I'm starting another new series for Like-em. Milwaukee GI (Google Investigator) is part of a writing development idea for me to get better at doing online research and sharing my findings. Tonight I'm sitting on my back porch, listening to Wisconsin's next big thing in music, PHOX's debut album, and drinking a Smith and Forge Hard Cider. #HenryDavidThroeaustyle.
As I'm imbibing (speaking of PHOX, the cider is more like juice) and pondering things to research, Toyota pops into my head. They have one of those logos that looks like it's supposed to mean something - clearly a man in a sombrero - but with some double meaning that the general public will never be able to decipher.
For any of you who have ever wondered along with me what exactly Toyota is trying to tell us with their cryptic logo, you already know that this is a relatively easy mission for a GI. In less than three quarters of a second Google returned some 13,400,000 results, the first being a collection of amateur answers on rival Yahoo!'s Answer forum.
That seemed like a natural lead to follow, it was almost too easy. The most "thumbs up-ed" answer indicates that "The current Toyota Mark consists of three ovals: the two perpendicular center ovals represent a relationship of mutual trust between the customer and Toyota. These ovals combine to symbolize the letter "T" for Toyota. The space in the background implies a global expansion of Toyota's technology and unlimited potential for the future."
Not satisfied with such a quick answer for my first real GI investigation, I dug deeper. On Toyota's official website I learned that Toyota introduced the logo in 1989 to commemorate their 50th anniversary. The site confirmed Yahoo!'s answer and added further symbolism - it's not only a "T", but also a steering wheel. Clearly that was an add on by some high ranking executive who cheered gleefully at the cleverness of the steering wheel being incorporated and, in compliance of some 80s Japanese social rule, was never corrected. On a more serious note, Toyota also indicates that each circle uses a different brushstroke thickness which is a nod to a "brush" art known to Japanese culture. Now that's clever!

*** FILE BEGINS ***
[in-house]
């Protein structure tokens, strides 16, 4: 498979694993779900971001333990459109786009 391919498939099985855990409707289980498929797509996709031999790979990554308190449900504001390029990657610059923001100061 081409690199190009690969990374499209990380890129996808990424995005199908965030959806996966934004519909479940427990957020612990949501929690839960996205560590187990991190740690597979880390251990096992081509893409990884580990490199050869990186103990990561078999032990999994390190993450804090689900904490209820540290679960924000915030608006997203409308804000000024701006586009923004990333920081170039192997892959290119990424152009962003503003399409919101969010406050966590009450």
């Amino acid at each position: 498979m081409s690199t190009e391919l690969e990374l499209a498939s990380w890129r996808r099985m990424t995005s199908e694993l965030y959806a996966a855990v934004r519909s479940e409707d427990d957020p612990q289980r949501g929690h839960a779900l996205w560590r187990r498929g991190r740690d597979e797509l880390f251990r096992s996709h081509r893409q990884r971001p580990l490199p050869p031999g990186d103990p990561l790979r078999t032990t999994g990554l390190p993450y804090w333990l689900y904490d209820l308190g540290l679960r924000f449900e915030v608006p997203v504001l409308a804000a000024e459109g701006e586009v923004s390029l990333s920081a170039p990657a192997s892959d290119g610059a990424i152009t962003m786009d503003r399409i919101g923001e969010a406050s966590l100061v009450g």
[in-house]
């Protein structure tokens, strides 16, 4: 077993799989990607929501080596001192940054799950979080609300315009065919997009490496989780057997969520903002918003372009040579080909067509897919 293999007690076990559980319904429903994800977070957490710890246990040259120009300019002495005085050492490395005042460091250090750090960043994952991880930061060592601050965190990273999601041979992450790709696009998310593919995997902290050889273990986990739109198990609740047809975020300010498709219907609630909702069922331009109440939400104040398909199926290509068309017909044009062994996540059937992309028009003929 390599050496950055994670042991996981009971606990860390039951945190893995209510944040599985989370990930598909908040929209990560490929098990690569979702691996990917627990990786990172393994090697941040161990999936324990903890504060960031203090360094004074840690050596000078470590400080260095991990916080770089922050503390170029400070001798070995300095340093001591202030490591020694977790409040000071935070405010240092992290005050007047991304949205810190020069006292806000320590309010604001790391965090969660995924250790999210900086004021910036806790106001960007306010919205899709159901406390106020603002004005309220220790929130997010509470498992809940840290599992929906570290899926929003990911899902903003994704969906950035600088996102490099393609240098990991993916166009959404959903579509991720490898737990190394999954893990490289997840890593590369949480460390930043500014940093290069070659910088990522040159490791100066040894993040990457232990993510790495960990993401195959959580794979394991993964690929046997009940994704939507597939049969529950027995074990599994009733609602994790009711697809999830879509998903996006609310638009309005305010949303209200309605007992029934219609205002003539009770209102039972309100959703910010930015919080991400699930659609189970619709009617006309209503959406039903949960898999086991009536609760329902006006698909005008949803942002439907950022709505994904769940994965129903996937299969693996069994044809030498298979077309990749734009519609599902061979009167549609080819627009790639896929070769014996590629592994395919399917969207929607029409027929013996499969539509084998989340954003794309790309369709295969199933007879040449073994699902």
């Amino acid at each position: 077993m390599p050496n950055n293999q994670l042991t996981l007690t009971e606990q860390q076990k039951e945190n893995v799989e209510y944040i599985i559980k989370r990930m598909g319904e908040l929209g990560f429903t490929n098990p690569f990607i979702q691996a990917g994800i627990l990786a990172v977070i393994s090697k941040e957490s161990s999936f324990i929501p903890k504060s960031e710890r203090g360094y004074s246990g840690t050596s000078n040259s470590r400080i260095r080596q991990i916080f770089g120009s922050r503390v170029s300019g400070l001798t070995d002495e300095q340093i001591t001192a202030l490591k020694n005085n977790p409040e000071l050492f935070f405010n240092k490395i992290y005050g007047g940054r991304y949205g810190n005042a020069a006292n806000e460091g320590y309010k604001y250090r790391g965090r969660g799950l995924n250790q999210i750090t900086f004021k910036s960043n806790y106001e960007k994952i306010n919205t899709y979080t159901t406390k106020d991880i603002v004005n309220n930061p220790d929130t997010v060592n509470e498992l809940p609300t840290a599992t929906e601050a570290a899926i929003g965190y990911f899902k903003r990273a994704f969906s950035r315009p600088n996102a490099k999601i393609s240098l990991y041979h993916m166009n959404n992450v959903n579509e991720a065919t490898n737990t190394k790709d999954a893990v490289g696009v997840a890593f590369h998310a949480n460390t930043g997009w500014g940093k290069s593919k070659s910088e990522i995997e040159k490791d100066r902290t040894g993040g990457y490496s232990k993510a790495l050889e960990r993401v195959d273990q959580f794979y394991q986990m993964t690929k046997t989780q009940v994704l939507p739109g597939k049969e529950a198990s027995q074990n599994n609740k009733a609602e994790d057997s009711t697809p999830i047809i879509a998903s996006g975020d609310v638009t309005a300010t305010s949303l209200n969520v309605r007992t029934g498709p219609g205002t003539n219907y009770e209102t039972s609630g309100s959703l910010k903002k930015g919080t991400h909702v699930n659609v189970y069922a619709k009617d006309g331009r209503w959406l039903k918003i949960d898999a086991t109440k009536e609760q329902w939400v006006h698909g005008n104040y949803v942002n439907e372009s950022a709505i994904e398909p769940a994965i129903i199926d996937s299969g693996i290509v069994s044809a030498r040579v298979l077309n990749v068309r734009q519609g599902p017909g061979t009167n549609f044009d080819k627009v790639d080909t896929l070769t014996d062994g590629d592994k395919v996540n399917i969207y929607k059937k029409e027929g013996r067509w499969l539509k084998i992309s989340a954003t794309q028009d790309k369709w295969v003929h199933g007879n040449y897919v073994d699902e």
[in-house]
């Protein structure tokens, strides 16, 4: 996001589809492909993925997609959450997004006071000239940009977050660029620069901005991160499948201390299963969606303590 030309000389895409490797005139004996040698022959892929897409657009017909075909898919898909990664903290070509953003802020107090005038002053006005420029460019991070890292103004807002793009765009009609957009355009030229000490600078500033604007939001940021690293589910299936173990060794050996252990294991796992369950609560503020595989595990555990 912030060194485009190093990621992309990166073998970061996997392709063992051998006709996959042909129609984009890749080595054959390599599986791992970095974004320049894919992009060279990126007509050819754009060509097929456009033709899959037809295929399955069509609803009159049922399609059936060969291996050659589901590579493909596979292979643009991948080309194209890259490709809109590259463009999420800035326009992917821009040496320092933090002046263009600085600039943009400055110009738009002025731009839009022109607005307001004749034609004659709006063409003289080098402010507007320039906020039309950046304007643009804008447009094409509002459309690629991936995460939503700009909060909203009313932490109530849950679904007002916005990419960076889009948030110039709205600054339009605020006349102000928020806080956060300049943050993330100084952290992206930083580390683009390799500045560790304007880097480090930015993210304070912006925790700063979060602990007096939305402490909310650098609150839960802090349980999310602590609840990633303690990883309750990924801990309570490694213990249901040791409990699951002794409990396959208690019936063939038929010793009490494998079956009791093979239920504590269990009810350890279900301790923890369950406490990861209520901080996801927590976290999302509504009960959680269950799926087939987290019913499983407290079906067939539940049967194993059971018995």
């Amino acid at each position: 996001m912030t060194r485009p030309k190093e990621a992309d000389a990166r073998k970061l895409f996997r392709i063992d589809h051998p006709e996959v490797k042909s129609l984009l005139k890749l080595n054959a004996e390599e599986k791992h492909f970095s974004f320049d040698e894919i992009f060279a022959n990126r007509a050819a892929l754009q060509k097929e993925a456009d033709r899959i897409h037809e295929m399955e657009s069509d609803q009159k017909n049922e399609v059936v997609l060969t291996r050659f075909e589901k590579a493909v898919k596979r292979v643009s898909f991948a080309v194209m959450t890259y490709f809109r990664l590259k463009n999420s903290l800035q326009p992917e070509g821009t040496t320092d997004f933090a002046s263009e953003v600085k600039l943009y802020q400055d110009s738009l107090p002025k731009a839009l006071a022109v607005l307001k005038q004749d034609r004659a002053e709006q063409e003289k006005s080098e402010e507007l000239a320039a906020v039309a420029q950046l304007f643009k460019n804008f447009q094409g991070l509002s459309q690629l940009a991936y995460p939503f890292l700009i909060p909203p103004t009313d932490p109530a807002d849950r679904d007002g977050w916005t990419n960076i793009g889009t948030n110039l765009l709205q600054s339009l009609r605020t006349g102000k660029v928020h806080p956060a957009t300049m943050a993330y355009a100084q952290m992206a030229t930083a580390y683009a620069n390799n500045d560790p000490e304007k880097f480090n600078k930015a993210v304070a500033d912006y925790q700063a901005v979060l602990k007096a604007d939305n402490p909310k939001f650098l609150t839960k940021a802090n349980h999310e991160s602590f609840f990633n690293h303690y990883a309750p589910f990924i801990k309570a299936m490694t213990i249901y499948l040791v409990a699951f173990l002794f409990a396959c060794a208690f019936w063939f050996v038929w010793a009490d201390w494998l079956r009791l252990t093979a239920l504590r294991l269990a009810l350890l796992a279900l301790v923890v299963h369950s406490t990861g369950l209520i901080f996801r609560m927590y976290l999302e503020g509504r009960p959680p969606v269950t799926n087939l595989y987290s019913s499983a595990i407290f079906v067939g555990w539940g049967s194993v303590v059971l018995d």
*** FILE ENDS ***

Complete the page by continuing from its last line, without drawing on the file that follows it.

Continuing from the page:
That prompted my first spin off GI mission - just seconds after my very first mission! "Brush" art seemed to most closely tie to Sumi-e. It's a form of art practiced all over Asia, but in Japan it's called Sumi-e or Ink Wash Painting. The key to Sumi-e is not to try to closely replicate the physical traits of the object, but the spiritual ones. Now we're learning boys and girls! Several sources noted how artists would spend significant time in mediation to prepare themselves to truly understand an object and its spirit before setting to work.
The rabbit hole goes deeper. Sumi-e uses sumi ink. Naturally! Sumi ink is made by a process that generational wine makers would appreciate. Made from soot of pine branches from select Japanese forests the process often includes a few "secret" steps that make an individual artist's sumi ink its own unique art. It's done at certain times of the year and includes purification and aging before the ink is ready to use.
The work is fantastic. I'm including only Japanese work here as the style more closely relates to the original GI mission. Knowing the spiritual intent and preparation that goes into this art sucked me into a whirlwind when looking at some of these pieces.
So there you have it. Toyota is significantly more creative that just throwing a dude in a sombrero on their cars and calling it good.
I learned something there. No I'm going to surf Google images for a while.